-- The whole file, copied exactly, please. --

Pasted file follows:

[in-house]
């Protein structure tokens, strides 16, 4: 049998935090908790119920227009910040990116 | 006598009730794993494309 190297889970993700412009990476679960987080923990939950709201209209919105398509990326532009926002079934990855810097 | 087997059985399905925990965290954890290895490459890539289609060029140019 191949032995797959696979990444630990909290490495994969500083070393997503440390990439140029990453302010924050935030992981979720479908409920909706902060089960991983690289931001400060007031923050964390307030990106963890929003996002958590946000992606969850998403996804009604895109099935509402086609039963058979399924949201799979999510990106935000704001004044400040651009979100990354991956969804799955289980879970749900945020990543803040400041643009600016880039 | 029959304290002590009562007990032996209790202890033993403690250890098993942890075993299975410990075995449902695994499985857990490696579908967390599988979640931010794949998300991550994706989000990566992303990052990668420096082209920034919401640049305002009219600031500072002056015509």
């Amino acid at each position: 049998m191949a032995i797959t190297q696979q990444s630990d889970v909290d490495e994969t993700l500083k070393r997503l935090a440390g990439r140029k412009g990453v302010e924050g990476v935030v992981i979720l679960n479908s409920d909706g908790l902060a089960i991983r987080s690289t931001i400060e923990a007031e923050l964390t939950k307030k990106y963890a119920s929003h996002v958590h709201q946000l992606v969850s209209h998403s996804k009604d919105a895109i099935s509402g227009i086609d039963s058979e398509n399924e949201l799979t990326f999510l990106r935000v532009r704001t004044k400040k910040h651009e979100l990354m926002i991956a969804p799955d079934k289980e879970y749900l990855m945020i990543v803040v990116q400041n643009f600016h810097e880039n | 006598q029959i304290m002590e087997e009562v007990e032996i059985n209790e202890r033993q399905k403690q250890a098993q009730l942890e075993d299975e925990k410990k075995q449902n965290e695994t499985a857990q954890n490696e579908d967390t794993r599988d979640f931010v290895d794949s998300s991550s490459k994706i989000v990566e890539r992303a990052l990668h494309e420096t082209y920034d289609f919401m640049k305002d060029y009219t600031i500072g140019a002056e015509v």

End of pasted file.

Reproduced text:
[in-house]
């Protein structure tokens, strides 16, 4: 049998935090908790119920227009910040990116 | 006598009730794993494309 190297889970993700412009990476679960987080923990939950709201209209919105398509990326532009926002079934990855810097 | 087997059985399905925990965290954890290895490459890539289609060029140019 191949032995797959696979990444630990909290490495994969500083070393997503440390990439140029990453302010924050935030992981979720479908409920909706902060089960991983690289931001400060007031923050964390307030990106963890929003996002958590946000992606969850998403996804009604895109099935509402086609039963058979399924949201799979999510990106935000704001004044400040651009979100990354991956969804799955289980879970749900945020990543803040400041643009600016880039 | 029959304290002590009562007990032996209790202890033993403690250890098993942890075993299975410990075995449902695994499985857990490696579908967390599988979640931010794949998300991550994706989000990566992303990052990668420096082209920034919401640049305002009219600031500072002056015509």
């Amino acid at each position: 049998m191949a032995i797959t190297q696979q990444s630990d889970v909290d490495e994969t993700l500083k070393r997503l935090a440390g990439r140029k412009g990453v302010e924050g990476v935030v992981i979720l679960n479908s409920d909706g908790l902060a089960i991983r987080s690289t931001i400060e923990a007031e923050l964390t939950k307030k990106y963890a119920s929003h996002v958590h709201q946000l992606v969850s209209h998403s996804k009604d919105a895109i099935s509402g227009i086609d039963s058979e398509n399924e949201l799979t990326f999510l990106r935000v532009r704001t004044k400040k910040h651009e979100l990354m926002i991956a969804p799955d079934k289980e879970y749900l990855m945020i990543v803040v990116q400041n643009f600016h810097e880039n | 006598q029959i304290m002590e087997e009562v007990e032996i059985n209790e202890r033993q399905k403690q250890a098993q009730l942890e075993d299975e925990k410990k075995q449902n965290e695994t499985a857990q954890n490696e579908d967390t794993r599988d979640f931010v290895d794949s998300s991550s490459k994706i989000v990566e890539r992303a990052l990668h494309e420096t082209y920034d289609f919401m640049k305002d060029y009219t600031i500072g140019a002056e015509v």